Karine Guevorkian

Valles Lab

Biological Physics
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We investigate the swimming response of microorganisms to intense magnetic fields and magnetic forces. We have developed a method based on magneto-Archimedes principle that employs magnetic forces to simulate variable gravity environments for the study of gravi-sensitivity of cells. Paramecium picture The May 2006 issue of Scientific American has a short paragraph about our research (PDF).

My experiments are performed on single cell protozoan Paramecium caudatum. A rather large (200 micrometer long) and commonly used ciliate, which possesses gravi-sensing abilities. We carried out most of our experiments at the National High Magnetic Field Laboratory.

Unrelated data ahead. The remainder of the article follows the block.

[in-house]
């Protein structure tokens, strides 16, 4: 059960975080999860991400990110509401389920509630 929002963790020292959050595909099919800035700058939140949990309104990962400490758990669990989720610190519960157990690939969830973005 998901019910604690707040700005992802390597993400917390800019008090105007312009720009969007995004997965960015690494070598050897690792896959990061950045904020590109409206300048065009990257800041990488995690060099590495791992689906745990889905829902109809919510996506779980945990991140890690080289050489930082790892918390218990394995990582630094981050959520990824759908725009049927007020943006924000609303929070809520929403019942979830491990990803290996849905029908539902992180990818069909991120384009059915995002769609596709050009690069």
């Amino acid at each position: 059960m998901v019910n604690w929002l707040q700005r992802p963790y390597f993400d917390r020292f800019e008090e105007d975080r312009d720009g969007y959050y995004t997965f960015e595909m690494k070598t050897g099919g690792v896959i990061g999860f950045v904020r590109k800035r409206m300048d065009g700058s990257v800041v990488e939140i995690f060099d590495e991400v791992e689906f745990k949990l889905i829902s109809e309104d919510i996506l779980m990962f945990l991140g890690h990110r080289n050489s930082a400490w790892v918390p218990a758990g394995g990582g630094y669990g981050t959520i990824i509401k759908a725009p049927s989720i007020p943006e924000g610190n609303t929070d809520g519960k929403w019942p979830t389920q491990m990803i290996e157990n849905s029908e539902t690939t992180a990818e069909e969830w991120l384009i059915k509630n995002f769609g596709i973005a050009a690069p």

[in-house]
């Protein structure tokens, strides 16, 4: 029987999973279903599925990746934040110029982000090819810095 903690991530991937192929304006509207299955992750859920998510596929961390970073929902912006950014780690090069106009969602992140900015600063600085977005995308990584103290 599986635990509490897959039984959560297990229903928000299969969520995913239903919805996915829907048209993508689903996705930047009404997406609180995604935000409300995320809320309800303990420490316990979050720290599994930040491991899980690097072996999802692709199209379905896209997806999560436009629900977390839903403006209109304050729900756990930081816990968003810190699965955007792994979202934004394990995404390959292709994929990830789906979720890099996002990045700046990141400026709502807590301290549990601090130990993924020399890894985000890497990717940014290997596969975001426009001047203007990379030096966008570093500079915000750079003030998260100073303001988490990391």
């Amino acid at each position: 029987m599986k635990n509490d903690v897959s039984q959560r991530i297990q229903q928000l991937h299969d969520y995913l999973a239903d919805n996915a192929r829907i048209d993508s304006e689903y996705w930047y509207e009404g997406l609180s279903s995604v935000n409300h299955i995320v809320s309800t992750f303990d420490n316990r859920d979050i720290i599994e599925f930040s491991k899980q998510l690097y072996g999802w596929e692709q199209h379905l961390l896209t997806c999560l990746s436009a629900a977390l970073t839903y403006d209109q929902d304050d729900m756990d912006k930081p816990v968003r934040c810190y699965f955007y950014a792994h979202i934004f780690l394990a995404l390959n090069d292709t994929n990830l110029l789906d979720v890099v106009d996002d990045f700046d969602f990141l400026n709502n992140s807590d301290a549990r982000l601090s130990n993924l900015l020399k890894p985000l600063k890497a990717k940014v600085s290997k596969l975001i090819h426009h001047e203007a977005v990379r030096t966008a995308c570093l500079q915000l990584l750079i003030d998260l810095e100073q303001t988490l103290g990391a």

All our experiments are performed in solenoid magnet systems that produce non-homogenous magnetic fields. The field is at its maximum at the center of the magnet whereas the magnetic force, since it is proportional to the field-field gradient, has two maxima off the center as shown with the blue curve. When a diamagnetic object is placed in non-homogenous magnetic field, the induced magnetic moments are such that the object is repelled from the maximum field region (away from the center). Therefor the objects placed above the center of the magnet feel a decreased gravitation pull and vice versa. The total force profile is shown in red, the arrows show the relative magnitude of the force. Since biological matters are very weakly diamagnetic, we need strong forces of order of few thousand T2m-1 to manipulate them.

Schematic image of Diamagnetic Levitation

On the lefthand side of the above figure, (a), a schematic of a levitated object (movie) is illustrated. The righthand side, (b), shows the magnetic force (blue) and the total force (red) after taking into consideration the effect of gravity. The arrows show the direction and the magnitude of the total force.